Joint base Lewis-mcChord – Ashley Mazzetti grinned from ear to ear Friday while she crawled along an Army obstacle course at Joint Base Lewis-McChord wearing a too-big helmet and borrowed fatigues.
She was down in the mud to get a sense of what a day at work is like for her fiancé, Sgt. Mark Smith of Tumwater.
He egged her along through the course, snapping pictures and giving her tips for how to haul her and her teammates over a wooden wall.
“I love a challenge,” Mazzetti, 24, said.
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Smith was impressed but saw room for improvement on her next run.
“She’s so small, but it took her a long time to get through those tunnels,” laughed Smith, 28.
His Army infantry unit invited spouses to the training course for its “Jane Wayne Day,” an event intended to build ties between soldiers and their families. It was held on the annual observance of Military Spouse Appreciation Day, designated by President Ronald Reagan in 1984 to fall on the Friday before Mother’s Day.
The 5th Battalion, 20th Infantry Regiment is a heavily masculine crew, so there weren’t any “John Waynes” on the course to support their soldier-wives.
The battalion is expected to have its longest stretch of time at home since the war in Iraq began eight years ago. It is part of the 3rd Brigade, 2nd Infantry Division, which has deployed to Iraq three times since 2003. The brigade came home from its last deployment in August, and doesn’t have a combat mission on its calendar.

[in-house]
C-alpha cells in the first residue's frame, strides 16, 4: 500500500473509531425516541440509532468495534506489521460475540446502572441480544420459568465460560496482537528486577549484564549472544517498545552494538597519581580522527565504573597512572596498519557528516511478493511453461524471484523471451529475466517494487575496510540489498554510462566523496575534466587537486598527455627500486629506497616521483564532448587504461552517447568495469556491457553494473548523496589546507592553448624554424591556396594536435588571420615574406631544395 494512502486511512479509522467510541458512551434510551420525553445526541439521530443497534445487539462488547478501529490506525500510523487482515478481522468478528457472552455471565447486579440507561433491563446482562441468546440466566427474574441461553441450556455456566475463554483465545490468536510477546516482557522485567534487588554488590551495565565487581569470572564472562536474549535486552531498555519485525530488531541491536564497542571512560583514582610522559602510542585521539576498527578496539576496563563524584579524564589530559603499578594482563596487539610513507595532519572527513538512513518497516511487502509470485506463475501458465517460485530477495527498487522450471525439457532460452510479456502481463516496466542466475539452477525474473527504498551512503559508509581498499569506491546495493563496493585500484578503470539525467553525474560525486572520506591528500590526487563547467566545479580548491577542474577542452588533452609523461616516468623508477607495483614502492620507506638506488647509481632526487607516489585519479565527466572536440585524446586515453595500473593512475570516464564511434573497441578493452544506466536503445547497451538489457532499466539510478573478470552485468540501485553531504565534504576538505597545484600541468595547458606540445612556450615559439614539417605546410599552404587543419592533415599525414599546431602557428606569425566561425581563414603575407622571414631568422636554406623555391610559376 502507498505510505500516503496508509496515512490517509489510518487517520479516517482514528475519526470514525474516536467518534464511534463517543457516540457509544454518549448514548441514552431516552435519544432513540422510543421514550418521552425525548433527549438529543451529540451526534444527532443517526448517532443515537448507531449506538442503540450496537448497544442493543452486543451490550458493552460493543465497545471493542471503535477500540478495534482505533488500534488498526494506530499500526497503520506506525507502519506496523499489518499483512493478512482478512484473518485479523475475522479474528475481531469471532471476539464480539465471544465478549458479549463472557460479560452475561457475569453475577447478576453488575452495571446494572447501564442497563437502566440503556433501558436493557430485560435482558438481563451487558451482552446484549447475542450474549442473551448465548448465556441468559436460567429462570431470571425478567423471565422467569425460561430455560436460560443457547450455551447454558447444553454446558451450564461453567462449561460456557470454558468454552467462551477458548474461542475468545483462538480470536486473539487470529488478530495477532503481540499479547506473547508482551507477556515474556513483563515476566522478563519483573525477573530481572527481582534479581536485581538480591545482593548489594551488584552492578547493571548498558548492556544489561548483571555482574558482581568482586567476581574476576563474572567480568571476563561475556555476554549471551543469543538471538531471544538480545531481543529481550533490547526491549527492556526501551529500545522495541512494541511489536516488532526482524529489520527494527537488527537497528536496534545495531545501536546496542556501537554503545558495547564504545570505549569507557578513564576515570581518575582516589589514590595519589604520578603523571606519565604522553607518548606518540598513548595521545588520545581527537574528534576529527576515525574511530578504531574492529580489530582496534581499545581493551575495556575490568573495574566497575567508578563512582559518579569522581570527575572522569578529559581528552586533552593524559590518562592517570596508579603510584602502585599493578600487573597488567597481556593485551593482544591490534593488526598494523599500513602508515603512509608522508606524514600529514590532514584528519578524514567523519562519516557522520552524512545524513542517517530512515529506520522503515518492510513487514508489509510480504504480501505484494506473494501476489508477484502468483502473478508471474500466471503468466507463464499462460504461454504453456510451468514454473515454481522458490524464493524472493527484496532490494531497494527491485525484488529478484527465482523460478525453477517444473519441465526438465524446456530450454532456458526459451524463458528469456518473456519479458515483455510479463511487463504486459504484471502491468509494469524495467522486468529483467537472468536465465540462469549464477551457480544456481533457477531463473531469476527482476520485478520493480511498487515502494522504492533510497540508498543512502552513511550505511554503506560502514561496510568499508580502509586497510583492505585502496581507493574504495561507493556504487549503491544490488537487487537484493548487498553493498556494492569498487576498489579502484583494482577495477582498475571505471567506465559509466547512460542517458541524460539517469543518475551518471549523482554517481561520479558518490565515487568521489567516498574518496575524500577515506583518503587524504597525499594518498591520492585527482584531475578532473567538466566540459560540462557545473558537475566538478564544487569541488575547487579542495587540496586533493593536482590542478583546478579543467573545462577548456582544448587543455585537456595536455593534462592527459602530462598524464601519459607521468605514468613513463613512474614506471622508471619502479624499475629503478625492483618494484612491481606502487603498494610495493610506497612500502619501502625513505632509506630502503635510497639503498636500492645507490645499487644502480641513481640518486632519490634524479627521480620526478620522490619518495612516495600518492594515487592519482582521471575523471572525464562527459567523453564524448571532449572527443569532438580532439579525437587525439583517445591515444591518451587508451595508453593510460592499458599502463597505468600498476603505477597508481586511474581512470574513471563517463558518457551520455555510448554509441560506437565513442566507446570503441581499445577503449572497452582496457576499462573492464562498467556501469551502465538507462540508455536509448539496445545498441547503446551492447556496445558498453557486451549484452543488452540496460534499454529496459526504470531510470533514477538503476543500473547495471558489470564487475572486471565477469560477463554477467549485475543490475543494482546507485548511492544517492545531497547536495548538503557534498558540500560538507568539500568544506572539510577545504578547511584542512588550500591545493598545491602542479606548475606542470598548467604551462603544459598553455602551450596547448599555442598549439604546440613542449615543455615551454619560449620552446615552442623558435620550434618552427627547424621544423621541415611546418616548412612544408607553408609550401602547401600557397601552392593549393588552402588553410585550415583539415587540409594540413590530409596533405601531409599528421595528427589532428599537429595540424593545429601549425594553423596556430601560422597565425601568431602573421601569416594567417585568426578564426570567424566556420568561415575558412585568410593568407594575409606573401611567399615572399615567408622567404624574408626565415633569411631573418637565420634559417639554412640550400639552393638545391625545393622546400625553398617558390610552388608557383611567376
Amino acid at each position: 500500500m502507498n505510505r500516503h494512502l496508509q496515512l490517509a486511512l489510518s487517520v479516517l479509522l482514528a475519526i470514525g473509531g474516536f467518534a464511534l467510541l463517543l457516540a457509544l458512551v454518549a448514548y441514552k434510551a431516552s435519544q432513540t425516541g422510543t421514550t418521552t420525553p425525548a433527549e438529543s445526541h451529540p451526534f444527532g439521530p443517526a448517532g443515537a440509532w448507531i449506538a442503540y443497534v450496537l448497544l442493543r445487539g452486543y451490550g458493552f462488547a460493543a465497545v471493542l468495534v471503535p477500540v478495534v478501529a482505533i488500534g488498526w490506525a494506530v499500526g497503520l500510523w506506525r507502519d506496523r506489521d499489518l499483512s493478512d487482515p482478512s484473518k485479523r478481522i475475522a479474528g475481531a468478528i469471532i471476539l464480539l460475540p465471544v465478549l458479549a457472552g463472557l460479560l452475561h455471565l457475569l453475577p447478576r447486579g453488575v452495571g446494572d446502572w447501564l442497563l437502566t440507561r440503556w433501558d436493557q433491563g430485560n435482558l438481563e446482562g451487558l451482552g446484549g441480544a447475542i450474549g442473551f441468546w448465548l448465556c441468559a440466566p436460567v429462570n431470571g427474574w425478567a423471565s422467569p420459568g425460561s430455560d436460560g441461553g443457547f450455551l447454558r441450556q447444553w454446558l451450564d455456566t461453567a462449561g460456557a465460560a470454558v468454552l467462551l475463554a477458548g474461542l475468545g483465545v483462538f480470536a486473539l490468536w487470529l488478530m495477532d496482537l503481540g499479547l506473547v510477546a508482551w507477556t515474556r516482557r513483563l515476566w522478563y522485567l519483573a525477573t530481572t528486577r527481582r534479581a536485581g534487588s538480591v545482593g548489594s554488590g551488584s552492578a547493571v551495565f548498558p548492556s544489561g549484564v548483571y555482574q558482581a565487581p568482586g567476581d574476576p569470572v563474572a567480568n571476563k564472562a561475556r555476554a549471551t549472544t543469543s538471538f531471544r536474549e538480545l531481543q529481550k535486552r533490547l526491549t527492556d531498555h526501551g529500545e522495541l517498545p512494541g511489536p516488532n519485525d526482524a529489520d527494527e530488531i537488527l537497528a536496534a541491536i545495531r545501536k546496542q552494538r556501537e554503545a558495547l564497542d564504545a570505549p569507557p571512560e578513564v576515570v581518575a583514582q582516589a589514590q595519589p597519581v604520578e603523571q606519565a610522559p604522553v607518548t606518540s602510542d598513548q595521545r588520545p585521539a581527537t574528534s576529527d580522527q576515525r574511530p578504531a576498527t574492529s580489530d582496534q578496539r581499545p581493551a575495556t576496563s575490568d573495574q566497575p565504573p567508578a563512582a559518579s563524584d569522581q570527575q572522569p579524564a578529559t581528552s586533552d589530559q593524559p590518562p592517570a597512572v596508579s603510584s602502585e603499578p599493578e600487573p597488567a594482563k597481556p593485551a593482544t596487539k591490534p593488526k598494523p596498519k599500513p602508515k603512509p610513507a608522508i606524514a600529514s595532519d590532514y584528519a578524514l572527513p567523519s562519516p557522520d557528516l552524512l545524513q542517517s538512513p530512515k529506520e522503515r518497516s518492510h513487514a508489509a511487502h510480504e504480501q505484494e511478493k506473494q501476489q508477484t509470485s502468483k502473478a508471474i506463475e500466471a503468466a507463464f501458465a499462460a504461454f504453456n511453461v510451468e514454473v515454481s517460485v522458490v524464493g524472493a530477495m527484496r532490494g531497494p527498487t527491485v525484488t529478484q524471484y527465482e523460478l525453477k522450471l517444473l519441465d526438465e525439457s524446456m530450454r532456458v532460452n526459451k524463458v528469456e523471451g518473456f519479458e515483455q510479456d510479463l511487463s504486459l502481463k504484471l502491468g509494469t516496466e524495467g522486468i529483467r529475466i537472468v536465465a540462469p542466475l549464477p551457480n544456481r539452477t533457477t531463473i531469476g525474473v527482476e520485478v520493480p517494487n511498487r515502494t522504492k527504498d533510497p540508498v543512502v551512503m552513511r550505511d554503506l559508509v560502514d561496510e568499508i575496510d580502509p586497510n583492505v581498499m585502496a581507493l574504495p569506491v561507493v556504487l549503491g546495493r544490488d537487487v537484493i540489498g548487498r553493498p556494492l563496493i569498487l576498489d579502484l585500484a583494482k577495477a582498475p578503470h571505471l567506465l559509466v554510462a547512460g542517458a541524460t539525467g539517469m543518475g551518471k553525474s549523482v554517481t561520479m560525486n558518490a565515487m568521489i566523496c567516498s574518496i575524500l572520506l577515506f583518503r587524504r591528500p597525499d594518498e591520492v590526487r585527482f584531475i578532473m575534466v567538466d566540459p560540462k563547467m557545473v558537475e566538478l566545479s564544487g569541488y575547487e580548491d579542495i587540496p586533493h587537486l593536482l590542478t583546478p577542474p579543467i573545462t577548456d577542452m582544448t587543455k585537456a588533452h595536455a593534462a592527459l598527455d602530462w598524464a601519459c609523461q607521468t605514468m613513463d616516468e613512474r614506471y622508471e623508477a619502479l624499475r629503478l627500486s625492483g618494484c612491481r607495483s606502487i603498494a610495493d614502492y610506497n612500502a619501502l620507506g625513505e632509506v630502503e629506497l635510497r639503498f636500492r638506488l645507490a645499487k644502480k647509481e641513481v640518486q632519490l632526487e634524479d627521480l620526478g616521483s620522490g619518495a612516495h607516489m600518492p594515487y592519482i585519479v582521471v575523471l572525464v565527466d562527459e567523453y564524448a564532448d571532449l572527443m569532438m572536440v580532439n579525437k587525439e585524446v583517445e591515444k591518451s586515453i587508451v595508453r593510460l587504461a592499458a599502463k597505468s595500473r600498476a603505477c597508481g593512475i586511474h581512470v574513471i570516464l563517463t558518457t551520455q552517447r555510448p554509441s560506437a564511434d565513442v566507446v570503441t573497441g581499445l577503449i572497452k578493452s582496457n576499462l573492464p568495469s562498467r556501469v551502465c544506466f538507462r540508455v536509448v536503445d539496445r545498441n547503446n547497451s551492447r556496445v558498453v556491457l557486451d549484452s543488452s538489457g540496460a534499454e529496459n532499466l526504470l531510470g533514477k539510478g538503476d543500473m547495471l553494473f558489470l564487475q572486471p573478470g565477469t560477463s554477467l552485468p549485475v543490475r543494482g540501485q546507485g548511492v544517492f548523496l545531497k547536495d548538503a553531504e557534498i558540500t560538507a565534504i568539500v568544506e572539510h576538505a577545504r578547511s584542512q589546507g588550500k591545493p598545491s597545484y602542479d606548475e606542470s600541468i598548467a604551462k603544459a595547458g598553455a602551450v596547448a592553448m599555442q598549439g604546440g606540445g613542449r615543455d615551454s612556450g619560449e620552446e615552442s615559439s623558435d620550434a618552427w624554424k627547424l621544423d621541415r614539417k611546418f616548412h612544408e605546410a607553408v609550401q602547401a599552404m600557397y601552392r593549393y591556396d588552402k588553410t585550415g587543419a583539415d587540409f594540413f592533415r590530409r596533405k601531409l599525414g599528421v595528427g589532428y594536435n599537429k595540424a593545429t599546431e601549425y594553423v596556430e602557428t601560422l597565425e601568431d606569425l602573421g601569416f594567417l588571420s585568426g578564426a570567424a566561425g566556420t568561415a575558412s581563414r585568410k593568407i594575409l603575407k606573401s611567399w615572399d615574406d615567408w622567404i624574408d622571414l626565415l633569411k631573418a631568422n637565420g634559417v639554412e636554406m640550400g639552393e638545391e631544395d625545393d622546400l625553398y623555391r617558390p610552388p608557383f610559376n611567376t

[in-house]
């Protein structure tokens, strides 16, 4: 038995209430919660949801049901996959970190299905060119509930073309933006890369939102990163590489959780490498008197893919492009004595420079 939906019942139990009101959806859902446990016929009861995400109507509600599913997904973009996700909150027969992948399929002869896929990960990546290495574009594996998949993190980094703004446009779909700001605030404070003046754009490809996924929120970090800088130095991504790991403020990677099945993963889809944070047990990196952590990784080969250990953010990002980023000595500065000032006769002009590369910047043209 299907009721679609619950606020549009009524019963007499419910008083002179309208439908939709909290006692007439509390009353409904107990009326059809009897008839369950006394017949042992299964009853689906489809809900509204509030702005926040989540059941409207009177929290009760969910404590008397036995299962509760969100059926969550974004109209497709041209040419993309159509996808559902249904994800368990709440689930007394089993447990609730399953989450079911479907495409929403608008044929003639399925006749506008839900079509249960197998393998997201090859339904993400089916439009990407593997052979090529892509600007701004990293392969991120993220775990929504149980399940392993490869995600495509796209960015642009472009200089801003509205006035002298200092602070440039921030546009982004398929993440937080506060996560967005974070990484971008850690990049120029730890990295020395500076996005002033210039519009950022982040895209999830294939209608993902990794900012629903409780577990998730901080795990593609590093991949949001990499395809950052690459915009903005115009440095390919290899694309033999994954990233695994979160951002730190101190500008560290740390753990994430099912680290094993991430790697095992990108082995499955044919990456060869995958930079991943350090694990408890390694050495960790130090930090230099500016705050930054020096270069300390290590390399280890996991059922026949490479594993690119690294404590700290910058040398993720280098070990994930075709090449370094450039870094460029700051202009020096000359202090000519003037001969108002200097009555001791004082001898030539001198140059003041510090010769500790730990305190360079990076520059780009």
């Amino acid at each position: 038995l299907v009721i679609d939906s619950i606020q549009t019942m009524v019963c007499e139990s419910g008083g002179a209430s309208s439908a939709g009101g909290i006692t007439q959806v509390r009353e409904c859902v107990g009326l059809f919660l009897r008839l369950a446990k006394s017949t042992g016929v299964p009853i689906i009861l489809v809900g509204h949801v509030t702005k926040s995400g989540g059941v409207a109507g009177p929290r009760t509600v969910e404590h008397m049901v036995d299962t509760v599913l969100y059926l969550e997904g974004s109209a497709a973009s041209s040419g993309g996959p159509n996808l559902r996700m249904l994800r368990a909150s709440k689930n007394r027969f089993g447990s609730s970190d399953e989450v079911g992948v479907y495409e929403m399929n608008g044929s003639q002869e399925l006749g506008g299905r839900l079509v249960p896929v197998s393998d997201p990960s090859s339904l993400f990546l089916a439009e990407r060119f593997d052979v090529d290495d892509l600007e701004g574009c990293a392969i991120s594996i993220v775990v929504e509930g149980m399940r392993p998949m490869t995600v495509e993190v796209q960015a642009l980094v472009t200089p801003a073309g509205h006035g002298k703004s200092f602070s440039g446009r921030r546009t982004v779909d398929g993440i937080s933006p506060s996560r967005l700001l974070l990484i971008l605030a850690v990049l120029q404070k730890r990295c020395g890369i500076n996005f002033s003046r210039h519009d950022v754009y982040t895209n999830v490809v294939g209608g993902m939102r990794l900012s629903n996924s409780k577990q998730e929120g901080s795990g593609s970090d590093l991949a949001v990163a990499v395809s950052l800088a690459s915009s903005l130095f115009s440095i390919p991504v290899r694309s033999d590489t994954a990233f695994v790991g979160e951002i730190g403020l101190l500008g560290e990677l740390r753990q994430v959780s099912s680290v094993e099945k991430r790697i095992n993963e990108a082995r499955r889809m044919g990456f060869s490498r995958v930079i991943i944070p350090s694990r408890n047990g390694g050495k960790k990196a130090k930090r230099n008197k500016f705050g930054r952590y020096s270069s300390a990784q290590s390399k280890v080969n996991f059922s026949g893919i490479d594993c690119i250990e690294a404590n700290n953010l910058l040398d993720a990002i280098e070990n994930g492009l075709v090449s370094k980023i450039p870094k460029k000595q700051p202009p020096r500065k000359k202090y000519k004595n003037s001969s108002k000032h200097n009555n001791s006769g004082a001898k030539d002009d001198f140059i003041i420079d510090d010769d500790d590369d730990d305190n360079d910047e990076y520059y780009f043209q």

Lt. Col. Steven Soika, the battalion commander, said the time at home combined with events like Friday’s will help Army spouses build support networks for the next time their significant others are called overseas.
“We have a great opportunity to find a balance and become more resilient,” he said.
Soika’s wife, Jennifer, said she couldn’t wait to hit the course and rappel off a wall. They participated in a similar event at one of their previous duty stations.
She said the activities help spouses feel “like you’re part of a bigger family.”
Amber Alexander, 30, of Puyallup finished the obstacle course and found that she preferred her role in her household. She hustled along a rope course, pulling herself on a track about 15 feet above the ground.
“I thought I was going to fall off,” she said, still flush from the exercise. “It’s hard – a lot of it’s physical. I think I like being a housewife.”
Her husband, 1st Sgt. Aaron Alexander, 30, asked her to take part in the event.
“When we deploy, we have each other. That’s battle-tested support,” he said. “We’re building that support and camaraderie among the wives.”
Adam Ashton: 253-597-8646 email@example.com blog.thenewstribune.com/military